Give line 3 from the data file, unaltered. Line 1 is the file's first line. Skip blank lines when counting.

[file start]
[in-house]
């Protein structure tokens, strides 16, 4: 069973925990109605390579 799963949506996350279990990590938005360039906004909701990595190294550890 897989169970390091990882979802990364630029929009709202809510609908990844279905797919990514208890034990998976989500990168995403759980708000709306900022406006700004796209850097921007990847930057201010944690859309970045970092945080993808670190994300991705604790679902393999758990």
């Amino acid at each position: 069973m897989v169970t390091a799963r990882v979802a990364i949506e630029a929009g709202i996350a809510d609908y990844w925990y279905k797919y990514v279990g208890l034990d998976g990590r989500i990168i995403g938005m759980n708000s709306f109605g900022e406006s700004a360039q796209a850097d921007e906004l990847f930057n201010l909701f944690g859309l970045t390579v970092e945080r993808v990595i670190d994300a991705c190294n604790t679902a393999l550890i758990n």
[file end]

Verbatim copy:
């Amino acid at each position: 069973m897989v169970t390091a799963r990882v979802a990364i949506e630029a929009g709202i996350a809510d609908y990844w925990y279905k797919y990514v279990g208890l034990d998976g990590r989500i990168i995403g938005m759980n708000s709306f109605g900022e406006s700004a360039q796209a850097d921007e906004l990847f930057n201010l909701f944690g859309l970045t390579v970092e945080r993808v990595i670190d994300a991705c190294n604790t679902a393999l550890i758990n």